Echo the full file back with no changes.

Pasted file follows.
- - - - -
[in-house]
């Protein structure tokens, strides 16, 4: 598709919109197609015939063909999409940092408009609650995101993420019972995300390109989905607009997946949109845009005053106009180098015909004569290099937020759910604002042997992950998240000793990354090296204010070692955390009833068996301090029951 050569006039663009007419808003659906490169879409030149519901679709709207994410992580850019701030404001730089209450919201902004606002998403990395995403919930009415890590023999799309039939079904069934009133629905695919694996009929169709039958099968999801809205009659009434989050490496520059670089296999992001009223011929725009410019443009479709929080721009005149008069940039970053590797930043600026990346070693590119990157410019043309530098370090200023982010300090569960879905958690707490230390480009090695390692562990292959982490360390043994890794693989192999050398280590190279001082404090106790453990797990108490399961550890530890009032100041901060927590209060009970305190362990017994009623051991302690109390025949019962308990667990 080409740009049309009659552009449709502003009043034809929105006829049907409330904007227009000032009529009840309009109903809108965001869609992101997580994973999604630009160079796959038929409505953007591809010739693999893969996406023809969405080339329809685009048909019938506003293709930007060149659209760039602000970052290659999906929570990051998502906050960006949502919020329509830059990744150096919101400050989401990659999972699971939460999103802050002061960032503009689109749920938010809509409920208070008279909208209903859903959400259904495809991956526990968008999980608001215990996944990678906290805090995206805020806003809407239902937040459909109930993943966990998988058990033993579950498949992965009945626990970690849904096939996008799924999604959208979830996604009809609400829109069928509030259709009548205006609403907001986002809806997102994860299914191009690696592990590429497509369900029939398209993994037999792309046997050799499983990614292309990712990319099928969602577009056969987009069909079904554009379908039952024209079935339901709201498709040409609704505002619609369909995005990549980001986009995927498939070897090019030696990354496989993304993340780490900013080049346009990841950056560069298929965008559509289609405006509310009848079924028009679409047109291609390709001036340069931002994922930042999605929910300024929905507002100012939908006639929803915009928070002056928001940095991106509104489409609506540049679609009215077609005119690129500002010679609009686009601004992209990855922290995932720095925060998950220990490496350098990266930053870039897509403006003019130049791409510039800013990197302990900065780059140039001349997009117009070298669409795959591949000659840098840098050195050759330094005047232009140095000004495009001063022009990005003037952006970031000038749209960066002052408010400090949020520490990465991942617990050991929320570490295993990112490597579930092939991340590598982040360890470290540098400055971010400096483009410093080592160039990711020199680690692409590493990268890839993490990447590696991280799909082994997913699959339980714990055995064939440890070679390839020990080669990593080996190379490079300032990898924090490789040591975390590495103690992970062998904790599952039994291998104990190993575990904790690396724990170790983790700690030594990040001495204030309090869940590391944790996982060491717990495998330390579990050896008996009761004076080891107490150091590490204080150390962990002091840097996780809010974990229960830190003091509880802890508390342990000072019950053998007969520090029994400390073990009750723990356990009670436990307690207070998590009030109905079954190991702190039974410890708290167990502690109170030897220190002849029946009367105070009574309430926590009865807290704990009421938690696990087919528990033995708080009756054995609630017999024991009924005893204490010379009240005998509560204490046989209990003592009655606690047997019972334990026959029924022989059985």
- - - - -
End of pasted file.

[in-house]
């Protein structure tokens, strides 16, 4: 598709919109197609015939063909999409940092408009609650995101993420019972995300390109989905607009997946949109845009005053106009180098015909004569290099937020759910604002042997992950998240000793990354090296204010070692955390009833068996301090029951 050569006039663009007419808003659906490169879409030149519901679709709207994410992580850019701030404001730089209450919201902004606002998403990395995403919930009415890590023999799309039939079904069934009133629905695919694996009929169709039958099968999801809205009659009434989050490496520059670089296999992001009223011929725009410019443009479709929080721009005149008069940039970053590797930043600026990346070693590119990157410019043309530098370090200023982010300090569960879905958690707490230390480009090695390692562990292959982490360390043994890794693989192999050398280590190279001082404090106790453990797990108490399961550890530890009032100041901060927590209060009970305190362990017994009623051991302690109390025949019962308990667990 080409740009049309009659552009449709502003009043034809929105006829049907409330904007227009000032009529009840309009109903809108965001869609992101997580994973999604630009160079796959038929409505953007591809010739693999893969996406023809969405080339329809685009048909019938506003293709930007060149659209760039602000970052290659999906929570990051998502906050960006949502919020329509830059990744150096919101400050989401990659999972699971939460999103802050002061960032503009689109749920938010809509409920208070008279909208209903859903959400259904495809991956526990968008999980608001215990996944990678906290805090995206805020806003809407239902937040459909109930993943966990998988058990033993579950498949992965009945626990970690849904096939996008799924999604959208979830996604009809609400829109069928509030259709009548205006609403907001986002809806997102994860299914191009690696592990590429497509369900029939398209993994037999792309046997050799499983990614292309990712990319099928969602577009056969987009069909079904554009379908039952024209079935339901709201498709040409609704505002619609369909995005990549980001986009995927498939070897090019030696990354496989993304993340780490900013080049346009990841950056560069298929965008559509289609405006509310009848079924028009679409047109291609390709001036340069931002994922930042999605929910300024929905507002100012939908006639929803915009928070002056928001940095991106509104489409609506540049679609009215077609005119690129500002010679609009686009601004992209990855922290995932720095925060998950220990490496350098990266930053870039897509403006003019130049791409510039800013990197302990900065780059140039001349997009117009070298669409795959591949000659840098840098050195050759330094005047232009140095000004495009001063022009990005003037952006970031000038749209960066002052408010400090949020520490990465991942617990050991929320570490295993990112490597579930092939991340590598982040360890470290540098400055971010400096483009410093080592160039990711020199680690692409590493990268890839993490990447590696991280799909082994997913699959339980714990055995064939440890070679390839020990080669990593080996190379490079300032990898924090490789040591975390590495103690992970062998904790599952039994291998104990190993575990904790690396724990170790983790700690030594990040001495204030309090869940590391944790996982060491717990495998330390579990050896008996009761004076080891107490150091590490204080150390962990002091840097996780809010974990229960830190003091509880802890508390342990000072019950053998007969520090029994400390073990009750723990356990009670436990307690207070998590009030109905079954190991702190039974410890708290167990502690109170030897220190002849029946009367105070009574309430926590009865807290704990009421938690696990087919528990033995708080009756054995609630017999024991009924005893204490010379009240005998509560204490046989209990003592009655606690047997019972334990026959029924022989059985």